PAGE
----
Walker is more of a skier than a bowler — he grew up in Valdez, and tells a story about his first-ever bowling experience as a high school basketball player on a trip to Fort Greely, outside Fairbanks.
The teenagers proceeded to bowl themselves to exhaustion, and performed abysmally in their game that night.
"It was free and we'd never seen it before," Walker said. "The entire team bowled all day."
Walker throws his bowling ball straight down the lane, unlike Chenault, who uses a right-handed hook.
The House speaker is known as one of the best bowlers around, along with Anchorage Democratic Rep. Les Gara and one of the league's founding members, Sam Cotten — a former House speaker and now Walker's fish and game commissioner. Cotten sheepishly acknowledges bringing two bowling balls to Juneau with the rest of his stuff.
Walker tallied a respectable 163 in his first game Thursday, which he claimed was the "highest score of my entire life." Chenault, meanwhile, rolled a 222, which, when combined with their teammates' scores, was good enough to notch a win against the opposing squad.
Chenault, 58, used to play in two bowling leagues on the Kenai Peninsula but stopped when his kids were born and didn't start again until he was first elected in 2000.
"I didn't pick up a bowling ball 'til I came down here," he said.
He arrived about 15 years after the league's founding in the mid-1980s by the late Tim Kelly, a former Senate president once described by an aide as "the ultimate legislative mechanic" and "an insider's insider" who was able to bring his colleagues together.
"He called me into his office, he looked at me and goes, 'We're going to start a bowling league,'" said Eldon Mulder, a former Kelly aide who's now a high-powered lobbyist. "He said, 'Because no one's talking — we need to improve the way we get along with each other.'"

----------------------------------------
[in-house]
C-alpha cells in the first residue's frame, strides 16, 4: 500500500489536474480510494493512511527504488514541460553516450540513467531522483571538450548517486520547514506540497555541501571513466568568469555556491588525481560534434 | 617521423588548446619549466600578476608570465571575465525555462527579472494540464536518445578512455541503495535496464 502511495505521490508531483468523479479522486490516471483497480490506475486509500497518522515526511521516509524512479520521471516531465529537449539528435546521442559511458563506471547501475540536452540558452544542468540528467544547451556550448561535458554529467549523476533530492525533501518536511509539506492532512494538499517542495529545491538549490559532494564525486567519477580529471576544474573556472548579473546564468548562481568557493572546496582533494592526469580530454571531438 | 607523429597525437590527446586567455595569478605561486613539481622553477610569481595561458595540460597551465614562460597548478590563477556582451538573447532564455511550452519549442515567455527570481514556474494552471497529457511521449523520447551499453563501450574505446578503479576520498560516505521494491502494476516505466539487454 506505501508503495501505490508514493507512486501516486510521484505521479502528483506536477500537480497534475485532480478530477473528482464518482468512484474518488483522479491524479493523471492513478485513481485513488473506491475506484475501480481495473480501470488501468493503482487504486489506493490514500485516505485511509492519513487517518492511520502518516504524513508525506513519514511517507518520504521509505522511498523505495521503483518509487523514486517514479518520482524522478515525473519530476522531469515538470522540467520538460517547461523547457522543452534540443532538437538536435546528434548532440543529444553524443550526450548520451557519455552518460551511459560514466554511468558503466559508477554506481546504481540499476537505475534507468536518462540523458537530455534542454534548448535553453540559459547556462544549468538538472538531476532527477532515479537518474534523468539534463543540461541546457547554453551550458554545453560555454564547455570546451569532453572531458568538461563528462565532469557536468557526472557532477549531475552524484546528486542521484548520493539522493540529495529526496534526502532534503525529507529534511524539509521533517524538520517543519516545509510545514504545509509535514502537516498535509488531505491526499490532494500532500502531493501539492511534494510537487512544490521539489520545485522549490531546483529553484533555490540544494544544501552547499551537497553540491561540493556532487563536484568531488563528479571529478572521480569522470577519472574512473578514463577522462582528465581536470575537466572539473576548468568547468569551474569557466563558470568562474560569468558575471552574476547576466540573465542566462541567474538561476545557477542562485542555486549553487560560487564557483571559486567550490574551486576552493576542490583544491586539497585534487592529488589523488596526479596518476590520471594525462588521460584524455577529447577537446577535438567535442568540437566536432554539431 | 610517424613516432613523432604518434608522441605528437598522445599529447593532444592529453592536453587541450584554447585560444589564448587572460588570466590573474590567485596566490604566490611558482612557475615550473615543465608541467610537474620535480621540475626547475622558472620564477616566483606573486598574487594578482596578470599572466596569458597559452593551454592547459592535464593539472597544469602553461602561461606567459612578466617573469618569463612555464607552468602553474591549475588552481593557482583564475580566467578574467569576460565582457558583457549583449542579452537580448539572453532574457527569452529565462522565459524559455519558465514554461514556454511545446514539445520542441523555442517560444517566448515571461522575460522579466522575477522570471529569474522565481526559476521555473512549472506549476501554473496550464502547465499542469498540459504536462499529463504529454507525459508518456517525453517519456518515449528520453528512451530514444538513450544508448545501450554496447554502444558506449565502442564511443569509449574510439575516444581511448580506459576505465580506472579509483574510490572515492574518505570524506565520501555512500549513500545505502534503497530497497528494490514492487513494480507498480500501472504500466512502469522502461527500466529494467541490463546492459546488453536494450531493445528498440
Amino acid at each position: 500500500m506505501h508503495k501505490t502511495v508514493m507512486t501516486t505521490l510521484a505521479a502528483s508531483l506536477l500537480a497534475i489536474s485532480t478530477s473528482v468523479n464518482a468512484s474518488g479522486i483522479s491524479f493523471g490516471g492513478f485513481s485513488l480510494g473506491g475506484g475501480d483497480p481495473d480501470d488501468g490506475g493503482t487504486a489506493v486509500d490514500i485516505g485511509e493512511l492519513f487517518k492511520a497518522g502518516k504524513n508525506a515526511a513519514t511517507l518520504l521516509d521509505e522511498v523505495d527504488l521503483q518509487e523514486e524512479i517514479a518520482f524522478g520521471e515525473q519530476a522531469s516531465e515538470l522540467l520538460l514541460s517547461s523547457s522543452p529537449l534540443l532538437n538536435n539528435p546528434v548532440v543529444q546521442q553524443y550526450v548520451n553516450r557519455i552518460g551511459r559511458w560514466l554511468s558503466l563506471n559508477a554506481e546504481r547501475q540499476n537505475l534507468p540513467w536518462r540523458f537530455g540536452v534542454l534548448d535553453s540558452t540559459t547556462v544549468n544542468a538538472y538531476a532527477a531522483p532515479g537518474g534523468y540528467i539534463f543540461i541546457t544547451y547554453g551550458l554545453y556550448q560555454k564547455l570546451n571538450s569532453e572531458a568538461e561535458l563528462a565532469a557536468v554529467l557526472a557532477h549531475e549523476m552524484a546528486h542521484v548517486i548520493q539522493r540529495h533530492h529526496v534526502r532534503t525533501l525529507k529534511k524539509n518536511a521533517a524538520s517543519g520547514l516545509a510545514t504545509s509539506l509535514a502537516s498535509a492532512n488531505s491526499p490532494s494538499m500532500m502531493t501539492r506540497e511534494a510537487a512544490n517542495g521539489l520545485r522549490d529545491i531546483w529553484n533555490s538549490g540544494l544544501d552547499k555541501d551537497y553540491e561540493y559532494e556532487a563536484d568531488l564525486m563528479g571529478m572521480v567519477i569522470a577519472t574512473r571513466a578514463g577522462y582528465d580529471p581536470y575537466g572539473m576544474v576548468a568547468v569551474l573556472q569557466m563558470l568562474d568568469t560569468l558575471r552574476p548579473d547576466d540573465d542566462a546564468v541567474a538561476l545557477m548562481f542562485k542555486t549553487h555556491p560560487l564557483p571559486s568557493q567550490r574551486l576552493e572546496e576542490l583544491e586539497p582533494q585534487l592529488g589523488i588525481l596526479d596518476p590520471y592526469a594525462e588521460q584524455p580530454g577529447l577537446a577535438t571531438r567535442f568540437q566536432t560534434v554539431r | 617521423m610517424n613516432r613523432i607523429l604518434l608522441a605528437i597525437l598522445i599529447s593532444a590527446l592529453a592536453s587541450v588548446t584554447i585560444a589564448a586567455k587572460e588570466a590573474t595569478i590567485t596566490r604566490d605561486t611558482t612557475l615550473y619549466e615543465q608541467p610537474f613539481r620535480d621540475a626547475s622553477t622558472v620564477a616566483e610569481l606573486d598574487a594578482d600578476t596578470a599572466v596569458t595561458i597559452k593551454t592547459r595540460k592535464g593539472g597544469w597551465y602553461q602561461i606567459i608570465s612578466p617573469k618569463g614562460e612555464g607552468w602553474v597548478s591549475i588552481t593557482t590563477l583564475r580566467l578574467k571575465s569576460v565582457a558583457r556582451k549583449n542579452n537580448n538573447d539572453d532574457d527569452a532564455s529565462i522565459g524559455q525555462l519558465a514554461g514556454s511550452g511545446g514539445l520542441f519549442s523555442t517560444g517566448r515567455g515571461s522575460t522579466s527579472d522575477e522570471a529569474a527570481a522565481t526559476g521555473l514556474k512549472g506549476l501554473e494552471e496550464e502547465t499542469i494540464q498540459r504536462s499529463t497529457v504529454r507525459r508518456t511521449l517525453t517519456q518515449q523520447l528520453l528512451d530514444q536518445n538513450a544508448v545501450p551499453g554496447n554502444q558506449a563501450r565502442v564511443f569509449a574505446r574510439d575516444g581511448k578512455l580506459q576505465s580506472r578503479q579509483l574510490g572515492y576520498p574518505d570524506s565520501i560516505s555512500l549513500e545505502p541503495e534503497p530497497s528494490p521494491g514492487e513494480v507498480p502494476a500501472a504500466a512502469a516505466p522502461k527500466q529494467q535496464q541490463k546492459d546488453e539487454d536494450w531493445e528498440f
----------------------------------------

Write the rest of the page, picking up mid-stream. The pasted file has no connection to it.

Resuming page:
In the early days, games didn't start until 9 p.m., said Mulder, who ended up as the founding commissioner of the league. But it quickly became a way for new legislators and staffers to make friends and strengthen their political networks.
The same will likely apply to Walker, who, unlike his predecessor, never served in the Legislature or as a staffer.
"I don't think it hurts him," Chenault said. "If you want me to help you with something, I need to have a relationship with you."
Last year — his first in office — Walker said there was hardly any time for hobbies. There was no snow for skiing anyway; asked what he did for fun, he mentioned a ceremonial puck drop at a couple of hockey tournaments.
This year, by 7 p.m. on Thursdays, "we're starting to wind down," Walker said.
In the second game of the night, both Walker's and Chenault's scores dropped off — Walker's to 145 and Chenault's to 184. But that was still enough, even with their team's substantial handicap, to come out of the evening with a decisive win.
Walker ended his evening with a surprise appearance at a downtown Juneau bar, the Lucky Lady, for a birthday celebration for Anchorage Rep. Charisse Millett, the House majority leader. The next morning, Chenault said the governor's status on his bowling team was still under review.
"You usually let a pitcher throw a few games before you decide if he stays on the team," he said. "We're trying him out."